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Short for Regular Expression, Regex is a sequence of text programming that is used to generate and recognize patterns to identify, define, and manage text.
Regex has been traditionally used in the document review process to search for specific patterns, as opposed to certain terms and phrases, and as an analytics tool to help filter extraneous text. This was an early option for redaction and document review for many years as it was an improvement on the manual e-discovery process. Unfortunately, Regex can be complicated and require a significant amount of technical training, especially for less tech-savvy attorneys. Additionally, over the years the technology used for regex has been found to be less consistent than auto-redaction options that use artificial intelligence (AI), and may even miss some important document review patterns.
The Downsides of Regex
Search Limitations - Though regex may be helpful in identifying information containing numbers (such as credit card or social security numbers), it can fall short when it comes to alphabetical text detection. It can be difficult to program the regular expression code to recognize the vast array of letter and word combinations needed to decipher information like addresses or health history.
Complicated Work Product Review – Regex condenses a lot of very complex information into just a few characters. While this may be good for information storage, it can make review and cross checking of the redacted information as well as generation of privilege logs more challenging.
Technical Difficulties – Since the use of regex requires a trained eye, the complex nature of the program makes fixing design flaws in the code or “bugs” in the system hard to do at the attorney level. You may need to seek regular IT involvement.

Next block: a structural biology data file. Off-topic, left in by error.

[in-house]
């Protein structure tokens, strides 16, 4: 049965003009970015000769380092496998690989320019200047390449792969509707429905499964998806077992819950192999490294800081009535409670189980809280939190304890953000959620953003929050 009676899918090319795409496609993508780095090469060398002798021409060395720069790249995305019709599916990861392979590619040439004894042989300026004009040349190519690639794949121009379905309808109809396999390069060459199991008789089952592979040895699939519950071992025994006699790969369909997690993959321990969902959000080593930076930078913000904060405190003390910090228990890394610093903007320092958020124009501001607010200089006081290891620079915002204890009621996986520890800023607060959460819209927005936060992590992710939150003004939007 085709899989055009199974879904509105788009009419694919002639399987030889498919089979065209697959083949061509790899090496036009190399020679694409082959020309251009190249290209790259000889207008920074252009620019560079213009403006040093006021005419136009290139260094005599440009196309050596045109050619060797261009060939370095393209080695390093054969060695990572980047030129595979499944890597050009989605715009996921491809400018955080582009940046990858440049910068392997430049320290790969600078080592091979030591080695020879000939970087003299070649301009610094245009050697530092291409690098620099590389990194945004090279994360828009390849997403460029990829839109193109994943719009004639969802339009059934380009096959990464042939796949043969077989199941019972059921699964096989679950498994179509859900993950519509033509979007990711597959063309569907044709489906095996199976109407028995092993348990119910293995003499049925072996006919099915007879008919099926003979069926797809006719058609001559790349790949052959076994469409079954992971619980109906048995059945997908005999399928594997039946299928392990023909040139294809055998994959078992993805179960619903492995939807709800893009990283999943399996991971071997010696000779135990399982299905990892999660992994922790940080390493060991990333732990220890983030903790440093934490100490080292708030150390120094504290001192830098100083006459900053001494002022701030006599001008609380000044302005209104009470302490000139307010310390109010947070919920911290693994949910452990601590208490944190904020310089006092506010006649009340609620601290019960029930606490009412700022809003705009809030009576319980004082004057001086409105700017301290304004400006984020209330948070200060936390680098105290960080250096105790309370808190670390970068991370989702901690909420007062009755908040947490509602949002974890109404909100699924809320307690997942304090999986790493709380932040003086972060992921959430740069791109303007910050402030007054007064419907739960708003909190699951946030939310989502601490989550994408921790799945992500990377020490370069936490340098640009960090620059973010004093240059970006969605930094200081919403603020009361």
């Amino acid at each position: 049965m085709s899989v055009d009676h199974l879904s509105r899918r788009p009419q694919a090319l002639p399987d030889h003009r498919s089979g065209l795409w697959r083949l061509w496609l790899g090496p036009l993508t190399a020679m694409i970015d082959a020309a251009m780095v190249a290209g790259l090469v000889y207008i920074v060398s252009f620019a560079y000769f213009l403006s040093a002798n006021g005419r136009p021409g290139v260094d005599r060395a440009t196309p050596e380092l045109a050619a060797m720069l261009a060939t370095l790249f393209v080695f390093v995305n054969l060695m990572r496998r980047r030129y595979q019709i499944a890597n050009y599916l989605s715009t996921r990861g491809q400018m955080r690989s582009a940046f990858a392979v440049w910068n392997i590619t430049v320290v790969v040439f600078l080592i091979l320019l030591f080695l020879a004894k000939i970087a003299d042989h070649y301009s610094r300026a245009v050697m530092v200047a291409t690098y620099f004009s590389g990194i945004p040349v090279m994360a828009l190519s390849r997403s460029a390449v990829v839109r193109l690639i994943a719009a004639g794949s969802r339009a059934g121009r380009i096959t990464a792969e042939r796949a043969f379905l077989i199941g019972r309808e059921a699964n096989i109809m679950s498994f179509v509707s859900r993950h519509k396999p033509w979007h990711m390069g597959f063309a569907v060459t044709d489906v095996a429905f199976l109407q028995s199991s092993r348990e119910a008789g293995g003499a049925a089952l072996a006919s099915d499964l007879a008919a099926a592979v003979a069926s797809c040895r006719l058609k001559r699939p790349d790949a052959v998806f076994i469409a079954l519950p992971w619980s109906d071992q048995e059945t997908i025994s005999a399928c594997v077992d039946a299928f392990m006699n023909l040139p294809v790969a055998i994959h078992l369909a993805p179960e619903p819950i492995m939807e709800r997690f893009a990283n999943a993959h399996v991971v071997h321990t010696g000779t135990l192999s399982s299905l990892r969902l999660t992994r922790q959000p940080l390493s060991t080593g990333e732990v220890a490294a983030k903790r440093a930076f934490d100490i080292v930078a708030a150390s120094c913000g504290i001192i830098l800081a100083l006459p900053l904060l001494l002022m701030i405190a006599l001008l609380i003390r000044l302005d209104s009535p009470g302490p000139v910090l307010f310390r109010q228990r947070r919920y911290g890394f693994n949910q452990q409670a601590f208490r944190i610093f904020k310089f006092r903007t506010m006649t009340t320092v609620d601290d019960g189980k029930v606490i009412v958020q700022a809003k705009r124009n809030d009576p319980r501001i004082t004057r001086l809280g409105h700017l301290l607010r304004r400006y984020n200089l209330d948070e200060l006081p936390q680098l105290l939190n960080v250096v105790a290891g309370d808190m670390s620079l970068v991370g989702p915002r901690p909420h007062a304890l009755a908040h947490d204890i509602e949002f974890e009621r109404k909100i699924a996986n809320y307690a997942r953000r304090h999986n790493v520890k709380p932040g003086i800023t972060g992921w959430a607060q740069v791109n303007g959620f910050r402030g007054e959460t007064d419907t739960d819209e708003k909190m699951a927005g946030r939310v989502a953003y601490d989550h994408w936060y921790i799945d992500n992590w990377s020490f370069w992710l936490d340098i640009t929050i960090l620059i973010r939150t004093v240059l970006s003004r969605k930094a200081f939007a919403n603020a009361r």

Requires Specified Formatting - As touched on above, regex is most useful for information that is provided in a limited number of known formats, like numbers. Unfortunately, many potential uses for regex aren’t in ‘regular language’ format.
Today, due to advancement in technology, there is a better, more reliable option to streamline your e-discovery and redaction process – Artificial Intelligence (also known as AI). As you will see below, AI performs and analyzes more like the human brain, and as such, it has the incomparable ability to review complicated or unstructured text with greater accuracy than regular expression.
How AI Transforms the Document Review Process
Given the influx of electronic data sources, like email, pdf, and messaging services, to name a few, the volume of data that is subject to document review has grown exponentially. This means confidential information, personal identifiable information (PII), and protected health information (PHI) is harder than ever to identify and redact.
By not requiring extensive training and providing a more reliable review, here are a few ways AI can save firms a tremendous amount of time and money when compared to manual review and even regex.
The value of AI solutions using Natural Language Processing (NLP) and Machine Learning (ML) lies in their ability to assign meaning to the words or phrases it detects based on the context in which they are set. Regex cannot accomplish this. Regex can simply extract or detect this information based on the pattern recognition and matching. Unfortunately, in instances where you may be searching for a word that has multiple meanings, a regex redaction will undoubtedly miss some information. For example, since AI, coupled with NLP and ML, is capable of recognizing and understanding context, a word like orange that can be used to describe a city (which may constitute PHI), a fruit, or a color will not be misconstrued and thus, mislabeled or under or over redacted during the review process.